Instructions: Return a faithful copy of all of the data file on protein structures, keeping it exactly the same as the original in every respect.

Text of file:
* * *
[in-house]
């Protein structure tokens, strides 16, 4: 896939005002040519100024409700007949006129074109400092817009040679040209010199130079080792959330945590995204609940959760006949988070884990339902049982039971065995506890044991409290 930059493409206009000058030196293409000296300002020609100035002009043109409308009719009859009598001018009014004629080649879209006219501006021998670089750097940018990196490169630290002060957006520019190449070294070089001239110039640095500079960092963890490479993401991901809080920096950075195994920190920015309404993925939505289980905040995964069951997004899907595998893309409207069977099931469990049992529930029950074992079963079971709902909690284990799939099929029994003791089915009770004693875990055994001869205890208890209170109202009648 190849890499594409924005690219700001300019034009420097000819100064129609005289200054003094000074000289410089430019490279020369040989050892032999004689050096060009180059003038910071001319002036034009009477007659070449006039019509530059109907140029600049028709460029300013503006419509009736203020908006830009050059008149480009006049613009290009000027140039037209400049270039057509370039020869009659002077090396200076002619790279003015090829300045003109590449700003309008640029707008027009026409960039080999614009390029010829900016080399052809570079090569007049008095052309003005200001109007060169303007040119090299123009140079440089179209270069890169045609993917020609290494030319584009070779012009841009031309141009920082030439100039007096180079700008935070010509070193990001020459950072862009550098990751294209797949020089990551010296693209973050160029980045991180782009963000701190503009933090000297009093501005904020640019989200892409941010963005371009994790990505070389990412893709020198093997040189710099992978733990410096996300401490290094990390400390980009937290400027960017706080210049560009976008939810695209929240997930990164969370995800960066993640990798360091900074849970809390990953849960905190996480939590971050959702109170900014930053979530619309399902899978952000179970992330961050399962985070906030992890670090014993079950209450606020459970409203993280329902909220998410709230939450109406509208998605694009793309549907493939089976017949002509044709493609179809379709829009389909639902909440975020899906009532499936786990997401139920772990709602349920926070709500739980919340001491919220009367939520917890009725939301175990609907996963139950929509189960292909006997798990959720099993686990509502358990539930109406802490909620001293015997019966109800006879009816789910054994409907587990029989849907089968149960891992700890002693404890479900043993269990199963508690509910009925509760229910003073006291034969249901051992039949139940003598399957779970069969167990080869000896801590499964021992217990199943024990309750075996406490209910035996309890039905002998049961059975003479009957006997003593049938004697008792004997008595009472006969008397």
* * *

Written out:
[in-house]
């Protein structure tokens, strides 16, 4: 896939005002040519100024409700007949006129074109400092817009040679040209010199130079080792959330945590995204609940959760006949988070884990339902049982039971065995506890044991409290 930059493409206009000058030196293409000296300002020609100035002009043109409308009719009859009598001018009014004629080649879209006219501006021998670089750097940018990196490169630290002060957006520019190449070294070089001239110039640095500079960092963890490479993401991901809080920096950075195994920190920015309404993925939505289980905040995964069951997004899907595998893309409207069977099931469990049992529930029950074992079963079971709902909690284990799939099929029994003791089915009770004693875990055994001869205890208890209170109202009648 190849890499594409924005690219700001300019034009420097000819100064129609005289200054003094000074000289410089430019490279020369040989050892032999004689050096060009180059003038910071001319002036034009009477007659070449006039019509530059109907140029600049028709460029300013503006419509009736203020908006830009050059008149480009006049613009290009000027140039037209400049270039057509370039020869009659002077090396200076002619790279003015090829300045003109590449700003309008640029707008027009026409960039080999614009390029010829900016080399052809570079090569007049008095052309003005200001109007060169303007040119090299123009140079440089179209270069890169045609993917020609290494030319584009070779012009841009031309141009920082030439100039007096180079700008935070010509070193990001020459950072862009550098990751294209797949020089990551010296693209973050160029980045991180782009963000701190503009933090000297009093501005904020640019989200892409941010963005371009994790990505070389990412893709020198093997040189710099992978733990410096996300401490290094990390400390980009937290400027960017706080210049560009976008939810695209929240997930990164969370995800960066993640990798360091900074849970809390990953849960905190996480939590971050959702109170900014930053979530619309399902899978952000179970992330961050399962985070906030992890670090014993079950209450606020459970409203993280329902909220998410709230939450109406509208998605694009793309549907493939089976017949002509044709493609179809379709829009389909639902909440975020899906009532499936786990997401139920772990709602349920926070709500739980919340001491919220009367939520917890009725939301175990609907996963139950929509189960292909006997798990959720099993686990509502358990539930109406802490909620001293015997019966109800006879009816789910054994409907587990029989849907089968149960891992700890002693404890479900043993269990199963508690509910009925509760229910003073006291034969249901051992039949139940003598399957779970069969167990080869000896801590499964021992217990199943024990309750075996406490209910035996309890039905002998049961059975003479009957006997003593049938004697008792004997008595009472006969008397």